I first began taking my mom’s car out for joyrides around the age of 12 or so. It didn’t matter whether it was her mini-van before it broke down, the little Chevy she borrowed from Uncle Pat for a while, or the next mini-van she got–I knew that she left her keys in the vehicle(s) every night, so a few times a week, I would sneak out to the car around 11pm or so and go for a spin. Sometimes I would make arrangements to pick up one of my friends to cruise the country roads with me, other times I would roll solo. We occasionally took down road signs as trophies to store in the basement; Mom never asked where they came from. Once, when joy-riding through Dogtown with a handful of friends, I hit a deer, leaving a huge dent in the front quarter panel. Mom thought someone had hit her car in the parking lot at work.

One night, as my friend Ben and I returned to Paxton on a back road from Champaign County, the engine started to sputter. I had never been at the wheel of a car that ran out of gas before, so I wasn’t even sure what was happening. The car came to a stop at the side of the road, and we tried to get it started again–no success. Finally, we agreed that we needed to go up to the farm house 50 yards or so up the road and ask if they had a gas can.

“No gas can, but don’t worry–I already called the sheriff to come help you out.”

Ben and I hid behind the second and third row seats of the minivan while the sheriff took down the plate numbers and looked through the front windows. Just before he was probably going to drive off, we realized we would be missing our chance for assistance if we took advantage if we were successful in hiding… We reluctantly got out of the vehicle, realizing that we would be facing the consequences sooner or later, anyway. Now’s as good a time as any.

40 Lessons in 40 Years: Entry 14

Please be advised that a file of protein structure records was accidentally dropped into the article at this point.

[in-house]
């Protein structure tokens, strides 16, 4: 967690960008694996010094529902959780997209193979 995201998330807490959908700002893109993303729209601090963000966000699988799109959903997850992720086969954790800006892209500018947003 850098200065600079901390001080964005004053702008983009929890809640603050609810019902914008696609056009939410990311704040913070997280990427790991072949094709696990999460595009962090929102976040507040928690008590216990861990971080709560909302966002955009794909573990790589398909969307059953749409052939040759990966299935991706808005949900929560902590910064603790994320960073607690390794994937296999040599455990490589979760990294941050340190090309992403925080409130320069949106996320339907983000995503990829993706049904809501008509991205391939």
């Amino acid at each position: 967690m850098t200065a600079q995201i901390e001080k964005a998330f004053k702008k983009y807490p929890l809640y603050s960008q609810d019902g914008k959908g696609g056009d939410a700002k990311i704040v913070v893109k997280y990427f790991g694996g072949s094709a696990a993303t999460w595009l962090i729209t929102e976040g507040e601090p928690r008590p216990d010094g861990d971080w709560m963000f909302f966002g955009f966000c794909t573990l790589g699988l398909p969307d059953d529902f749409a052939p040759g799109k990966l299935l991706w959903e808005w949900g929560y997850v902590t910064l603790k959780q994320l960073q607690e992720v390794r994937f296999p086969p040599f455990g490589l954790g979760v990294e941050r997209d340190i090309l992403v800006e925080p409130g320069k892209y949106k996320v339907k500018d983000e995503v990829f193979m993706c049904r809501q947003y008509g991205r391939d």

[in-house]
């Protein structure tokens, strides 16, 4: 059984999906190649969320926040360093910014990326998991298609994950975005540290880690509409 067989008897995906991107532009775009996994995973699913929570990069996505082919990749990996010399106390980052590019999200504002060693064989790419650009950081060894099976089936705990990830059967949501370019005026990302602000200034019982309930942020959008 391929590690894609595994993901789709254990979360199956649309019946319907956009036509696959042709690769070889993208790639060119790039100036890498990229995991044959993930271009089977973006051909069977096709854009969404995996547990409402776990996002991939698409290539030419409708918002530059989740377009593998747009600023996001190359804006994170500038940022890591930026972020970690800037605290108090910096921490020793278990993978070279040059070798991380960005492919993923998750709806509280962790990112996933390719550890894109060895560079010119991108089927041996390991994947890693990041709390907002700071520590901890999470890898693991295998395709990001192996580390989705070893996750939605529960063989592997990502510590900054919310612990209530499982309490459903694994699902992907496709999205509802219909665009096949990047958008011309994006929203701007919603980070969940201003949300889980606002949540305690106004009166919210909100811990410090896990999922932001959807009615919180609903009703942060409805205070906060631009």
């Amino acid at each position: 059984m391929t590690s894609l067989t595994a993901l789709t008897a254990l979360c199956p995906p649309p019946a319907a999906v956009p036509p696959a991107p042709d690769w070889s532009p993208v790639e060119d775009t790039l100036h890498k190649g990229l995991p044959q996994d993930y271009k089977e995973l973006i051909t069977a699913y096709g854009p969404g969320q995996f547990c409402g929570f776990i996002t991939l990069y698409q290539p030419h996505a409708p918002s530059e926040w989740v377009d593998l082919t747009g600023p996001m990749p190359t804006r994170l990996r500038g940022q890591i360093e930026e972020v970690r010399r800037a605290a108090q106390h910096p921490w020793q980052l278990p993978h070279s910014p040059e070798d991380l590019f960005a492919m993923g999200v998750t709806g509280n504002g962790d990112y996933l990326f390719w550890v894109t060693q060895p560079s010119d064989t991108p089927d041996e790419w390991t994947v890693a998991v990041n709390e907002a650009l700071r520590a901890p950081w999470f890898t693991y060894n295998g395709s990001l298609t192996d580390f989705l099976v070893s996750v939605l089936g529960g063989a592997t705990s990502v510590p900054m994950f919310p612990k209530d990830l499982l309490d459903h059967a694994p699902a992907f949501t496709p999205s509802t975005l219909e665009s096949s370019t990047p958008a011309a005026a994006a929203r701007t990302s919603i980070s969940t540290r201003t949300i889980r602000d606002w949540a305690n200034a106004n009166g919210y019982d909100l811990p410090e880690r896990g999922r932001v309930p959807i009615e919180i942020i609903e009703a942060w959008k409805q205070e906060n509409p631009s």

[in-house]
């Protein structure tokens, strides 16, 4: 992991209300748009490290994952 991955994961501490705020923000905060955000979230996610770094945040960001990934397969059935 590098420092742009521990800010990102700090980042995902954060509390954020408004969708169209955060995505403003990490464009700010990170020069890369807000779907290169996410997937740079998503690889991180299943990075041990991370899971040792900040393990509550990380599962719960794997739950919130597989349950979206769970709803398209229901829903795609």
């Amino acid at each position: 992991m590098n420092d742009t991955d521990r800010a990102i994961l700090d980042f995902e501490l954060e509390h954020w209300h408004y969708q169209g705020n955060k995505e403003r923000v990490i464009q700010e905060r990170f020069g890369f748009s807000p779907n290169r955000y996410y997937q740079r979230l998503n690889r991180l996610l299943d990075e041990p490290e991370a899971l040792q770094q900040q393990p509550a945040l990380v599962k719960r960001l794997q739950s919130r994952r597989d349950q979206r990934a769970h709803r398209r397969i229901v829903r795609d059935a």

If your campaign slogan is too ridiculous to get you elected, the student council will still create a position for you.

I served as treasurer for my junior high school student council during the 6th grade. As far as I can recall, the only money I ever handled as treasurer was the change I handed back when selling people popcorn in our refreshments area at the school’s basketball games.

When campaigning for a spot as VP on the student council for my 7th grade year, I used the campaign slogan “Vote for Experience!” After all, I had been on the student council for a full year! My opponent in the race, an 8th-grader named Katie, had been on student council for two years… but whatever. Maybe that’s why I lost–people followed the guidance offered in my campaign slogan?

In any case, I wasn’t the VP of the student council in the 7th grade, but the teachers who oversaw the student council made a spot for me anyway: club historian. I didn’t have to know anything about the history of the school or the student council, I just had to make sure we took pictures at all of our events. I guess we probably did?

40 Lessons in 40 Years: Entry 13

Model rockets aren’t jetpacks. (Sometimes adults don’t take kids seriously.)

I was obsessed with the movie “The Rocketeer” when I was in the 6th grade. Maybe it’s a testament to the magic of cinema, but I simply couldn’t see why–if it was so easy to make a rocketpack work on screen–we couldn’t have real life jetpacks.

So I went to work on a remedy.

I looked up the design basics for rocket engines, and then I drew a basic sketch for the interior arrangement of the engine parts in a jetpack with the same exterior design from the Rocketeer. I also suspected that I might have inadvertently discovered a design for perpetual motion along the way, but that was simply a spinoff idea.

I showed my design ideas to Mr. Geerken, the 6th grade math teacher who also ran a baseball card shop, to see if we might be able to get my project off the ground. (See what I did there?)

He gave me a model rocket and told me to have fun.